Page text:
President Donald Trump escalated his criticism of the Federal Reserve into a personal attack of Fed Chairman Jerome Powell, including during an interview on Monday.
In the interview with Reuters, Trump said he was “not thrilled” with Powell and said he expected “more help” from the central bank. The president said he would continue to criticize the Fed if the central bank continued to raise short-term interest rates.
pulled back a bit after Trump’s remarks on the Fed but still closed higher.
Over the weekend, at a fundraiser in the Hamptons, Trump said he expected Powell to be a cheap-money Fed chairman and lamented the Fed instead had raised interest rates, Bloomberg reported.The story cited three people present as having described Trump’s private remarks. The Wall Street Journal also reported that Trump questioned the need for rate hikes at the event.
The U.S. dollar
— a frequent target of Trump criticism — drifted lower after the reports of Trump’s remarks.
In the remarks to donors, Trump said he was told by advisers that Powell liked “cheap money” and yet quickly started raising rates, according to the Journal. “This can only happen to Trump,” the president reportedly joked.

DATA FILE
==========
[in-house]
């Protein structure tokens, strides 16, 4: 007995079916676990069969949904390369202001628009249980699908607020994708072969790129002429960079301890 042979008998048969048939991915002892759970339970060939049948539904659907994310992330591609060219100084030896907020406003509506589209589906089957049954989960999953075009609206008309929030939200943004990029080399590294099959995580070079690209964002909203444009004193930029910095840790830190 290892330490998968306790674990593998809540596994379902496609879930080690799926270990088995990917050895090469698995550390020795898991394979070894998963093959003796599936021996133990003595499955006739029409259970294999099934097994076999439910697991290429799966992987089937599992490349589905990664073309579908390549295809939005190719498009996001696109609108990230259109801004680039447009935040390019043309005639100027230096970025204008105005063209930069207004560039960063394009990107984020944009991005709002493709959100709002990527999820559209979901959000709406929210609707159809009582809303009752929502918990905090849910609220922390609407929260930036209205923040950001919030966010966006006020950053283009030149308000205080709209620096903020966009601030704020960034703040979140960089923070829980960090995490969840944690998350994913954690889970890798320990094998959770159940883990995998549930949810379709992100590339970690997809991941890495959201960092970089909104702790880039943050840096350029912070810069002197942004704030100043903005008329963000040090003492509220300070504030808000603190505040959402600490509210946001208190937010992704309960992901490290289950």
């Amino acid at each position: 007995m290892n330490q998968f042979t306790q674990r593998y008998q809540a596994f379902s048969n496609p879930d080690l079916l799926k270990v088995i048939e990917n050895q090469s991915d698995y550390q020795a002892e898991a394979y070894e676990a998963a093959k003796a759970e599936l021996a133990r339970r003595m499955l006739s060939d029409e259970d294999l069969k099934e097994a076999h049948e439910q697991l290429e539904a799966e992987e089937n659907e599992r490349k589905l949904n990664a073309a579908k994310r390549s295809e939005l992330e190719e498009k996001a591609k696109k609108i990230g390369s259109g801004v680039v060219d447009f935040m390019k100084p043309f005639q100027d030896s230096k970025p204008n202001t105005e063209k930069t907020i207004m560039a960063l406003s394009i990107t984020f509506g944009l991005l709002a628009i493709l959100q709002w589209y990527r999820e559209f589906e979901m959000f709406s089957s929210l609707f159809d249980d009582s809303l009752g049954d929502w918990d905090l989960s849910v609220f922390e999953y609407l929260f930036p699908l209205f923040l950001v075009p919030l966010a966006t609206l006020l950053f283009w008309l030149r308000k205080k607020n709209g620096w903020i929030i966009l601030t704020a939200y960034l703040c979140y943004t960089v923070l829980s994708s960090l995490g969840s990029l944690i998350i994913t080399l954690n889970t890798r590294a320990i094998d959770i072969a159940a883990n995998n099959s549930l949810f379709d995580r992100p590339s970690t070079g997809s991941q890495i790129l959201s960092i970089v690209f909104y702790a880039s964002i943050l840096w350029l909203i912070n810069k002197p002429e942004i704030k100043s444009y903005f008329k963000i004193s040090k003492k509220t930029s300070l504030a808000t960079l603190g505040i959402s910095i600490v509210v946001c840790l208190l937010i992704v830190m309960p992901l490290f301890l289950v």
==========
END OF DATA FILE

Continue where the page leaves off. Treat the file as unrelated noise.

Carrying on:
The Fed had no comment on the reports.
Powell was asked in July about criticism from the White House. “Let me just say I’m not concerned about it, and I’ll tell you why,” Powell told NPR. “We have a long tradition here of conducting policy in a particular way, and that way is independent of all political concerns.”
The Fed has raised interest rates twice this year and has penciled in two more quarter-point interest-rate hikes this year and three more in 2019.
The Fed is concerned about rising prices — the 12-month rate of core inflation in July rose to 2.4%, the highest level since September 2008.
Trump is not alone in his concern about the Fed, which comes as the Treasury yield curve — the difference in the yield between the 2-year
notes was the flattest in 11 years. An inverted yield curve is often considered a predictor of recessions.
Joe Lavorgna, chief economist of the America for Natixis, thinks the Fed is prepared to tighten even if the market swoons.
David Blanchflower, an economics professor at Dartmouth College, said Monday that the central bank is making a big mistake with its gradual interest-rate hikes. He said the Fed is mistaken in its view that labor markets are tight. This is the type of error “that ends recoveries,” he said.
Last month, Trump said he was unhappy with the Fed’s recent rate increases and later complained the hikes were taking away “our competitive edge” with China and the European Union.